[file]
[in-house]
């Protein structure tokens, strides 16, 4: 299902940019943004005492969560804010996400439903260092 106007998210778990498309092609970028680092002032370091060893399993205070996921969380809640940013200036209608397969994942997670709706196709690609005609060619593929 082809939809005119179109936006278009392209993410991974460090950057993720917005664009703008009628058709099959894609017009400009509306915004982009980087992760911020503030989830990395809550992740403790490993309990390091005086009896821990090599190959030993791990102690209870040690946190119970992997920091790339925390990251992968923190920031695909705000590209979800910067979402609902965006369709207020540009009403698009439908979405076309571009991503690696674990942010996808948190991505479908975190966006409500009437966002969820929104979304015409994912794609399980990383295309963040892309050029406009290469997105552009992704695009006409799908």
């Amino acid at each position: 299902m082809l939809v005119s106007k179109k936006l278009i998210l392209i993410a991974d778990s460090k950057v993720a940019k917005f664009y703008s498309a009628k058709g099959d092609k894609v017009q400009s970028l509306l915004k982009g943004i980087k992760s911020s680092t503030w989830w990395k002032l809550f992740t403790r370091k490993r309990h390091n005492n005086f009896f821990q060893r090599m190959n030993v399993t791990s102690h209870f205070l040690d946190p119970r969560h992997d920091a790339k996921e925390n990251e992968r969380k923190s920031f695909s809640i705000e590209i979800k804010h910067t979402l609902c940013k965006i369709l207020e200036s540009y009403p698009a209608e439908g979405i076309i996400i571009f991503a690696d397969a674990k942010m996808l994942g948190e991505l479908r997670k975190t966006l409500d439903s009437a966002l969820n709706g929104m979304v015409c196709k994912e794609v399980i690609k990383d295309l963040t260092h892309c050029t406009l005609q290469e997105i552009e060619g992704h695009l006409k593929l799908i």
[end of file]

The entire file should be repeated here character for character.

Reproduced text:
[in-house]
């Protein structure tokens, strides 16, 4: 299902940019943004005492969560804010996400439903260092 106007998210778990498309092609970028680092002032370091060893399993205070996921969380809640940013200036209608397969994942997670709706196709690609005609060619593929 082809939809005119179109936006278009392209993410991974460090950057993720917005664009703008009628058709099959894609017009400009509306915004982009980087992760911020503030989830990395809550992740403790490993309990390091005086009896821990090599190959030993791990102690209870040690946190119970992997920091790339925390990251992968923190920031695909705000590209979800910067979402609902965006369709207020540009009403698009439908979405076309571009991503690696674990942010996808948190991505479908975190966006409500009437966002969820929104979304015409994912794609399980990383295309963040892309050029406009290469997105552009992704695009006409799908």
């Amino acid at each position: 299902m082809l939809v005119s106007k179109k936006l278009i998210l392209i993410a991974d778990s460090k950057v993720a940019k917005f664009y703008s498309a009628k058709g099959d092609k894609v017009q400009s970028l509306l915004k982009g943004i980087k992760s911020s680092t503030w989830w990395k002032l809550f992740t403790r370091k490993r309990h390091n005492n005086f009896f821990q060893r090599m190959n030993v399993t791990s102690h209870f205070l040690d946190p119970r969560h992997d920091a790339k996921e925390n990251e992968r969380k923190s920031f695909s809640i705000e590209i979800k804010h910067t979402l609902c940013k965006i369709l207020e200036s540009y009403p698009a209608e439908g979405i076309i996400i571009f991503a690696d397969a674990k942010m996808l994942g948190e991505l479908r997670k975190t966006l409500d439903s009437a966002l969820n709706g929104m979304v015409c196709k994912e794609v399980i690609k990383d295309l963040t260092h892309c050029t406009l005609q290469e997105i552009e060619g992704h695009l006409k593929l799908i």